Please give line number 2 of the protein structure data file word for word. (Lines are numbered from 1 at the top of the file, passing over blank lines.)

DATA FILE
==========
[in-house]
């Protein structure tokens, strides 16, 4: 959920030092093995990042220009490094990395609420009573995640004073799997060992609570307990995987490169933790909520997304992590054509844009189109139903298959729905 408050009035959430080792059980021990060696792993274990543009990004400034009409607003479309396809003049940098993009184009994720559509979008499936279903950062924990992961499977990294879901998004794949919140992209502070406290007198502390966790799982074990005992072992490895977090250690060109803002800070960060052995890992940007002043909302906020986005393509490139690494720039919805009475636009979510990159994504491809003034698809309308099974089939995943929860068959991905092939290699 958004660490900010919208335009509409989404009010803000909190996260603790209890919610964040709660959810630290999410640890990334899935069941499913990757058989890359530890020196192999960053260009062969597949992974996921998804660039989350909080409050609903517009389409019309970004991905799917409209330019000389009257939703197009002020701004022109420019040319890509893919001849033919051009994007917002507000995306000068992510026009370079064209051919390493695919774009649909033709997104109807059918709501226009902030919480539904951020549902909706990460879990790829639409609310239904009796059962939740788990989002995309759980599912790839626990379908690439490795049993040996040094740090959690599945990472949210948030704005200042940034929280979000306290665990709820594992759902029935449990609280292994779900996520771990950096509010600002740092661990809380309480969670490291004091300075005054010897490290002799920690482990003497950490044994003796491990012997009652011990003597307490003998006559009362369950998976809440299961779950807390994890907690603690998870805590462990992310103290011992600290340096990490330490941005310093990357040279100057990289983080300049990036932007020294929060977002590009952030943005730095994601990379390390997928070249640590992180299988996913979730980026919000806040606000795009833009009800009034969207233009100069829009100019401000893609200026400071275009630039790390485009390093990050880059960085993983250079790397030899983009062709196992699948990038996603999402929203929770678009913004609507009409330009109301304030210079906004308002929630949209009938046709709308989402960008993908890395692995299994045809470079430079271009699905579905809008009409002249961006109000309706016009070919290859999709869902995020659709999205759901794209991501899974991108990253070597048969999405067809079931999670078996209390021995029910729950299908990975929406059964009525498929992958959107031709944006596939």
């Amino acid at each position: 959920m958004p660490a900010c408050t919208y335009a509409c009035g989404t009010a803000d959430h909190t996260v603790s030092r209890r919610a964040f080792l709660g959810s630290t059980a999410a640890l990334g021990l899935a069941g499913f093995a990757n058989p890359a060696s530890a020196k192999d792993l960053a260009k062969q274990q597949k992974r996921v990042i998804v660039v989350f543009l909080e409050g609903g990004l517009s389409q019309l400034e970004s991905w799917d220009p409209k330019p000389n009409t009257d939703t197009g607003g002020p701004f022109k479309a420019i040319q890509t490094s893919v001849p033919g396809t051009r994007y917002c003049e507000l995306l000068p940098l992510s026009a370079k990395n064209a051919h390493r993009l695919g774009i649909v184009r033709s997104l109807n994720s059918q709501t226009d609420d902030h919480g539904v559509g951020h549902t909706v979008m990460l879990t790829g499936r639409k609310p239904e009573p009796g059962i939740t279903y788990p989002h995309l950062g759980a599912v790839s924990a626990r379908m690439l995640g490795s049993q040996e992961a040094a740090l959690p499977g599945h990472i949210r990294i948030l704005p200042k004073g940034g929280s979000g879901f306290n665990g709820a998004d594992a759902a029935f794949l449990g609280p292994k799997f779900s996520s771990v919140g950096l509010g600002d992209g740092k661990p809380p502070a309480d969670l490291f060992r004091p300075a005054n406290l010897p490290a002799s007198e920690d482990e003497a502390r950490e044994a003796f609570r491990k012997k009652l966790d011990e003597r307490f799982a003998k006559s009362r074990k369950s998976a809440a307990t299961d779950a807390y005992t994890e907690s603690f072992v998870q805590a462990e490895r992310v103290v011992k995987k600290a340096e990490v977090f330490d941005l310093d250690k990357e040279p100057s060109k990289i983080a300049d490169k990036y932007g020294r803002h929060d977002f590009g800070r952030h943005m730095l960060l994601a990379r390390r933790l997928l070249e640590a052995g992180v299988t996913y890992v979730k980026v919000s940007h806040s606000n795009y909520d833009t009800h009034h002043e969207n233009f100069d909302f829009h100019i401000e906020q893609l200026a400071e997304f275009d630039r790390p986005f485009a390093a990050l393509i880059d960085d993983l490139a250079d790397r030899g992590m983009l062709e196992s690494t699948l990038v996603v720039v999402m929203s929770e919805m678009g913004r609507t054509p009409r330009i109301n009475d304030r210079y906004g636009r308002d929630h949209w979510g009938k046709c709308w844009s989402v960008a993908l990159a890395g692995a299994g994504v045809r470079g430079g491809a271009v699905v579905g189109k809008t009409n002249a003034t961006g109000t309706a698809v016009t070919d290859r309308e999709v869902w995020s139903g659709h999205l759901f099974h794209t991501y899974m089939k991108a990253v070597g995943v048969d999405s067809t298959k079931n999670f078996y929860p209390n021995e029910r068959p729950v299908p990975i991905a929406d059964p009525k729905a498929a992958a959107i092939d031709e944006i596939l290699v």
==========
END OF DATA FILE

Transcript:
């Protein structure tokens, strides 16, 4: 959920030092093995990042220009490094990395609420009573995640004073799997060992609570307990995987490169933790909520997304992590054509844009189109139903298959729905 408050009035959430080792059980021990060696792993274990543009990004400034009409607003479309396809003049940098993009184009994720559509979008499936279903950062924990992961499977990294879901998004794949919140992209502070406290007198502390966790799982074990005992072992490895977090250690060109803002800070960060052995890992940007002043909302906020986005393509490139690494720039919805009475636009979510990159994504491809003034698809309308099974089939995943929860068959991905092939290699 958004660490900010919208335009509409989404009010803000909190996260603790209890919610964040709660959810630290999410640890990334899935069941499913990757058989890359530890020196192999960053260009062969597949992974996921998804660039989350909080409050609903517009389409019309970004991905799917409209330019000389009257939703197009002020701004022109420019040319890509893919001849033919051009994007917002507000995306000068992510026009370079064209051919390493695919774009649909033709997104109807059918709501226009902030919480539904951020549902909706990460879990790829639409609310239904009796059962939740788990989002995309759980599912790839626990379908690439490795049993040996040094740090959690599945990472949210948030704005200042940034929280979000306290665990709820594992759902029935449990609280292994779900996520771990950096509010600002740092661990809380309480969670490291004091300075005054010897490290002799920690482990003497950490044994003796491990012997009652011990003597307490003998006559009362369950998976809440299961779950807390994890907690603690998870805590462990992310103290011992600290340096990490330490941005310093990357040279100057990289983080300049990036932007020294929060977002590009952030943005730095994601990379390390997928070249640590992180299988996913979730980026919000806040606000795009833009009800009034969207233009100069829009100019401000893609200026400071275009630039790390485009390093990050880059960085993983250079790397030899983009062709196992699948990038996603999402929203929770678009913004609507009409330009109301304030210079906004308002929630949209009938046709709308989402960008993908890395692995299994045809470079430079271009699905579905809008009409002249961006109000309706016009070919290859999709869902995020659709999205759901794209991501899974991108990253070597048969999405067809079931999670078996209390021995029910729950299908990975929406059964009525498929992958959107031709944006596939």